• The Han Solo Trilogy: Han, Chewie, and Mako encounter one, who calls herself Vima and "the descendent of Vima Sunrider" during The Hutt Gambit, who claims that Han will face betrayal from those he trusts (Bria in Rebel Dawn; Lando in The Empire Strikes Back; Mako in Dark Empire; Zeen, Kid DXo'ln, Wynni and Ana Blue in The New Rebellion; and finally his own son in Legacy of the Force. She doesn't mention anybody by name, but stares at Mako, who's with him), will be rich but only after he no longer cares about it, will be a great warrior, and will do much for love. Han, of course, is skeptical (not to mention drunk), and has forgotten about it by the next day. The woman doesn't outright identify herself as the Jedi Vima-da-Boda, whom Han later meets again in Dark Empire, but it's pretty clear that it's her.
  • Harry Potter:
    • Averted with Luna Lovegood. She's not mad, but she seems mad and she speaks Cassandra Truth about the Present.
    • Played with for Divination instructor Sybill Trelawney. While most of her predictions fall along the lines of YMMV, she will on occasion make a true prophecy (including both about Voldemort) and appears to be in a mad state when she does - using a different voice and not remembering that she said it. Her behavior throughout the series is also rather bizarre, though much of this can be attributed to her attempting to make Divination seem more useful and mysterious than it actually is and her addiction to cooking sherry.
  • The Illustrated Man, a Ray Bradbury character who was given tattoos that showed ever-changing visions of the future. Unfortunately, they tend to show people's deaths, often violent ones, so he can't stay in one place very long because people don't react well to seeing how they die. As a result of this, he has become unstable and violent, to the point where people sometimes see him killing them in his tattoos...and then it happens.
  • The Immortals After Dark series has Nix, also known as Nucking Futs Nix. She's hilariously insane, having lost the ability to sort out the past, present, and future, but there's a method to her madness; all knowledge that she dispenses or withholds is carefully calculated to achieve a certain result. Even her madness is accounted for in her plans, such as when she found a Post-It to herself on the underside of her sister's bed (no explanation as to what she'd be doing there). Her antics include keeping a pet bat. No, it doesn't live in a cage.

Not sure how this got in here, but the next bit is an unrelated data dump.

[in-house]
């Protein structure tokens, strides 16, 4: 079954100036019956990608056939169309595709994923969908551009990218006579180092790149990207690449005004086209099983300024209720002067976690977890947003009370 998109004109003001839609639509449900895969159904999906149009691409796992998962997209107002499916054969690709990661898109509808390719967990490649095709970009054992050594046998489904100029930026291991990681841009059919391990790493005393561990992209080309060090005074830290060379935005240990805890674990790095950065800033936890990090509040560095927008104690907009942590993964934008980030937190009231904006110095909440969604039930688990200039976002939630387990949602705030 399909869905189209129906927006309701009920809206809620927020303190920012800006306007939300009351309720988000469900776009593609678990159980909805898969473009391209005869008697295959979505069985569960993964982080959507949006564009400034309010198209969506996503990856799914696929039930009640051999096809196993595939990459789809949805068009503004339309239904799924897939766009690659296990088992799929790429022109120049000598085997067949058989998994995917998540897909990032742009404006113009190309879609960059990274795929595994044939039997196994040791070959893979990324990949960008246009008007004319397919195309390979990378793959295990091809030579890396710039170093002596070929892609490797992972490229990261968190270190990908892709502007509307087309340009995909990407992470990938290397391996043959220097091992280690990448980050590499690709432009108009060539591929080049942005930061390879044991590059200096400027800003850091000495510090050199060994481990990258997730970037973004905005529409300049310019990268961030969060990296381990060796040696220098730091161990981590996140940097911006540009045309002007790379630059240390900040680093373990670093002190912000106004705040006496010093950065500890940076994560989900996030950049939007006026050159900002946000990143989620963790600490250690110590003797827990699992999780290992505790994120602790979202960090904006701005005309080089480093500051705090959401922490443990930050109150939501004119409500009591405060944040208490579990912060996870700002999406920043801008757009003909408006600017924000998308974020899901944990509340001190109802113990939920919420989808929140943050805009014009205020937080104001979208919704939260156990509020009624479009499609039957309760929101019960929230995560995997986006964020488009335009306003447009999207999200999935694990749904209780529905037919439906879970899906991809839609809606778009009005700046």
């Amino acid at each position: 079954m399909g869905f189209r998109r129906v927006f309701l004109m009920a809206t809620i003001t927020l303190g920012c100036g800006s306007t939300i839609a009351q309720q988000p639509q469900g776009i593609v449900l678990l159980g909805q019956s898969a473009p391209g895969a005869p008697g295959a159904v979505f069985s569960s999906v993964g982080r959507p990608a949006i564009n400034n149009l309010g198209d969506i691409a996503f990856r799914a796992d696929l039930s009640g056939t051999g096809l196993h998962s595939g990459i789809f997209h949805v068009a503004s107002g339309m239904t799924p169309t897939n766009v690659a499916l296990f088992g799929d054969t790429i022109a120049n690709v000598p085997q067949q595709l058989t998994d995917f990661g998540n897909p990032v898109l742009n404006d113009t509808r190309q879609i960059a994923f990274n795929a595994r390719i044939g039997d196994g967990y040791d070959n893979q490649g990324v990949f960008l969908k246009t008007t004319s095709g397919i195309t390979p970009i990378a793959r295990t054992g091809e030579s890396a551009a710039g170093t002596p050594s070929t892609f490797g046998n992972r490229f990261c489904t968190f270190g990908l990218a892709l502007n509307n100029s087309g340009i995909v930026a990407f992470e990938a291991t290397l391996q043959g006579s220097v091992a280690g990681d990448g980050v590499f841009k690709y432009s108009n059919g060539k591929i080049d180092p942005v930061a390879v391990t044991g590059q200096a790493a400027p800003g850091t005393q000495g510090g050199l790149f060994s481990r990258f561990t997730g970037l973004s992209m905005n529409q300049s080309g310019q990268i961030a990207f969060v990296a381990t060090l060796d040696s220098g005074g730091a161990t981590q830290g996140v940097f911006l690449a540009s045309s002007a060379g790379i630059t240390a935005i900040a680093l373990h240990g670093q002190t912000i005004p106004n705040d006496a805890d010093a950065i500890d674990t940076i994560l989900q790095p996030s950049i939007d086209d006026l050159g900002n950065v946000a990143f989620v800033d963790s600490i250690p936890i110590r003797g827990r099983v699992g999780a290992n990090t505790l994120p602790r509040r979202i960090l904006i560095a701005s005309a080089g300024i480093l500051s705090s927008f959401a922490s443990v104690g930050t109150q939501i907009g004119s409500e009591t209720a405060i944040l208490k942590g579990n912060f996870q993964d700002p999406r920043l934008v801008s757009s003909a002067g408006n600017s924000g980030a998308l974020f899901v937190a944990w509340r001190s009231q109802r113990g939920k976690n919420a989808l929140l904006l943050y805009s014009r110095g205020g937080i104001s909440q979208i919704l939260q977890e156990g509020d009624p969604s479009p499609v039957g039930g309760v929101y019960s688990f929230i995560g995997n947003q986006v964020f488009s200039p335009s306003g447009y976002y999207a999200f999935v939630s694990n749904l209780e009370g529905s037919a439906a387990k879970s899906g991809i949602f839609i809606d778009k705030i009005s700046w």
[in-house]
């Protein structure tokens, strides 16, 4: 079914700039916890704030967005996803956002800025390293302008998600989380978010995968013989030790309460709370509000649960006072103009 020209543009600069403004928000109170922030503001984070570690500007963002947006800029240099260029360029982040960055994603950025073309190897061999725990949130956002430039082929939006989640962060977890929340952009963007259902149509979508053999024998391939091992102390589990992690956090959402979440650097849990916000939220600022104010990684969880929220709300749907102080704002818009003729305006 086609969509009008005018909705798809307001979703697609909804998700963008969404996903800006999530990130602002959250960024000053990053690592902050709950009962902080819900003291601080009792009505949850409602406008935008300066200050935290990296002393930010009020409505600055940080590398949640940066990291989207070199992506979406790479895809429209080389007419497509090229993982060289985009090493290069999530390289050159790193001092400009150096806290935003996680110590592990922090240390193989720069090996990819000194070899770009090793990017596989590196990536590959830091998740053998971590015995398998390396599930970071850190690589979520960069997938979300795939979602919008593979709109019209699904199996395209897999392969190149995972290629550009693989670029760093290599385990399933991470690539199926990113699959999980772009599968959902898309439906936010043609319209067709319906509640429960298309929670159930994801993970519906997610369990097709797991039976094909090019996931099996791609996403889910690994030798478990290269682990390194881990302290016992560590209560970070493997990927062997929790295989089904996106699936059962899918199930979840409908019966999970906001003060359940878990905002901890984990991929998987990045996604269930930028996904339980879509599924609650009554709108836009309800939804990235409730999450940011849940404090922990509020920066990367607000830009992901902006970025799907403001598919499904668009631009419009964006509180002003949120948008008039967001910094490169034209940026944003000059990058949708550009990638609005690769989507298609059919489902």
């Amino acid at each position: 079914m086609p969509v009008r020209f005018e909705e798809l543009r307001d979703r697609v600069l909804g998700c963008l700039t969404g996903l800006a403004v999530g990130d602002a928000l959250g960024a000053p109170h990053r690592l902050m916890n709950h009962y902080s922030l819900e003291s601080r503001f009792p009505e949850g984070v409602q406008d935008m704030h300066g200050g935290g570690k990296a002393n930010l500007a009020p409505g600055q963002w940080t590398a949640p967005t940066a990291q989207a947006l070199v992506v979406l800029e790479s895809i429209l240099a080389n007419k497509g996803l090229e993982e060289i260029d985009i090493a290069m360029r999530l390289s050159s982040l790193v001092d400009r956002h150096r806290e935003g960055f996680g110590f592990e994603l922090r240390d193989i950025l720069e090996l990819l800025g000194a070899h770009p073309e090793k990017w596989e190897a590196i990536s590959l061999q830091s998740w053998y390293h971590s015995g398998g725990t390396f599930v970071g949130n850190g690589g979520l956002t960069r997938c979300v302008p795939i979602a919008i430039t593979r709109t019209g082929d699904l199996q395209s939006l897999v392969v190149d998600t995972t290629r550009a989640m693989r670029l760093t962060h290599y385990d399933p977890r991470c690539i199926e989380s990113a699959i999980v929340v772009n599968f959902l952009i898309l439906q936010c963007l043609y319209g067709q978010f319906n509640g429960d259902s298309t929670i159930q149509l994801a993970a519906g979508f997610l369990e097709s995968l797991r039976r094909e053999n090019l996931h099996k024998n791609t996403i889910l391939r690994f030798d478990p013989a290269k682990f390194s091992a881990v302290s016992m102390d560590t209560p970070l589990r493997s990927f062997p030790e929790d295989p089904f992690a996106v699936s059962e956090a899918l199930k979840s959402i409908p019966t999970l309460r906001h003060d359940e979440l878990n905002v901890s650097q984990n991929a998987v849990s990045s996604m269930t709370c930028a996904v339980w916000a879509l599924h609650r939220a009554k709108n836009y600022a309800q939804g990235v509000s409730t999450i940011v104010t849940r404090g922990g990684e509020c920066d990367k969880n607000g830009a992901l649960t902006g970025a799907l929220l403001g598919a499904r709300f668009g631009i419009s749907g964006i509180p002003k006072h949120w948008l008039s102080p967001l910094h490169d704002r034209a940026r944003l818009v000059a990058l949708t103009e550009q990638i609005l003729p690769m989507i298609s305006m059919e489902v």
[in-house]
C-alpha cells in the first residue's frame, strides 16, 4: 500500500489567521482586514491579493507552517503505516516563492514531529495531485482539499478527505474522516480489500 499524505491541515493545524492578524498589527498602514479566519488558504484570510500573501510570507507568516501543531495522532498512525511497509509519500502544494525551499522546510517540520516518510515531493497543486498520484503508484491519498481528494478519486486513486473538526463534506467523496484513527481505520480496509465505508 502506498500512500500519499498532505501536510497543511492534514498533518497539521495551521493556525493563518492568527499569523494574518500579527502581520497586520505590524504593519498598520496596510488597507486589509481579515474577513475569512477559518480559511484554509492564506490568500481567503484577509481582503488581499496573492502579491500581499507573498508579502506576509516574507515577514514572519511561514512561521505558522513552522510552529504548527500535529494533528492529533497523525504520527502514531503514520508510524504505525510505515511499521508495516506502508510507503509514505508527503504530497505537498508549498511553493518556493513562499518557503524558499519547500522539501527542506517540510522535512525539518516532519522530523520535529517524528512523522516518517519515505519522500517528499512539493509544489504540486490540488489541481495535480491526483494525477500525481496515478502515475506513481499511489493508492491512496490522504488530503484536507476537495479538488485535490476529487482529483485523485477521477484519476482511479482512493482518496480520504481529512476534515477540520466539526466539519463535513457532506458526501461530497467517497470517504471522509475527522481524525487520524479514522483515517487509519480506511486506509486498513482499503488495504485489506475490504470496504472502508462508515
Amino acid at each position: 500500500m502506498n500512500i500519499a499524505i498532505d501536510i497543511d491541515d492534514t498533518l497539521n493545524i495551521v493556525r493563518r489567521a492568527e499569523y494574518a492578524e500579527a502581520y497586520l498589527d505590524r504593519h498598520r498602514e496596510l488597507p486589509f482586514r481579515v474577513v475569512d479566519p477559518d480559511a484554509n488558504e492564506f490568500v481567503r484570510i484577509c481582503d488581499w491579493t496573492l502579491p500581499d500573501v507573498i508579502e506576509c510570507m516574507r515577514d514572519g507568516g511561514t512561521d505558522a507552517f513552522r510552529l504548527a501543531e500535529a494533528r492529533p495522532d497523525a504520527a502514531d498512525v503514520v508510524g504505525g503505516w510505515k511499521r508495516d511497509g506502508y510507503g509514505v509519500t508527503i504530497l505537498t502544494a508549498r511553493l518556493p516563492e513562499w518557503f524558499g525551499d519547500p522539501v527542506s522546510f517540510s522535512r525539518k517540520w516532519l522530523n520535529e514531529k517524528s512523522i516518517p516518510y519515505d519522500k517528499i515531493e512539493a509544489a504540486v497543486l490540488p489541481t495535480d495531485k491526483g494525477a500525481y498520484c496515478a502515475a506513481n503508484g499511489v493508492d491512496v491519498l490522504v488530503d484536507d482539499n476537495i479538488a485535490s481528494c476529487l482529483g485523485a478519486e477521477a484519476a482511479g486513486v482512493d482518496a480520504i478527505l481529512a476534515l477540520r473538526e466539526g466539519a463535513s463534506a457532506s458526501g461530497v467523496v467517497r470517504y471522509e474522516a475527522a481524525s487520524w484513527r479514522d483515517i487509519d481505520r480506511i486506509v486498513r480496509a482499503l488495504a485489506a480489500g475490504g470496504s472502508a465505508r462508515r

• Mrs. Tachyon from the Terry Pratchett novel Johnny and the Bomb. Her dementia isn't due to SEEING through time so much as TRAVELING through it—- and constantly losing track of whether she's speaking to someone from the past, present, or future...
  • In Robert E. Howard's Kull / Bran Mak Morn story "Kings of the Night", Gonar poses as this to get taken seriously. Down to and including performing Human Sacrifice for his foretellings.
  • Delores from Last Mage is impossibly smart and clinically depressed, in the Sherlock Holmes sort of "my brains burn out when I've nothing to do" way.
  • Toki in the Madgie, what did you do? series is a downplayed example, in that, while she does suffer from mental illness, she is usually on medicine to make her coherent, however, she does serve as an oracle, sometimes predicting the events in the story.
  • The intercessor from Maledicte is a scruffy guy standing on the street corner muttering about the gods, who everyone knows are dead anyway. They aren't. As a potential intercessor, Gilly fears he might be a little mad as well.
  • Serth, aka The Meressian Oracle from The Map To Everywhere. He was driven mad after seeing how the Pirate Stream was going to end, up to the point that he was convinced that it was inevitable.
  • The Clayr of the Old Kingdom books seem to be a clan built of (slightly) Mad Oracles. When their power to See is concentrated into a set number of people, they can receive clear visions of the future or present — assuming there is a future to See. However, in most circumstances, their Sight is divided among the hundreds of Clayr, granting each of its members with random fragments of possible futures. This also gives the Clayr a rather incoherent sense of time and causality, though one character suggests that it's not just the Sight itself but also the culture it creates - the Clayr are often focused on future possibilities in distant places, rather than paying attention to the people and events immediately around them. This tendency grows more pronounced with age, with the Sight growing stronger and harder to control, to the point that the oldest Clayr - who can apparently live to be a hundred and fifty years old - have to retire to special "Dreaming Rooms" when they become too disjointed in time.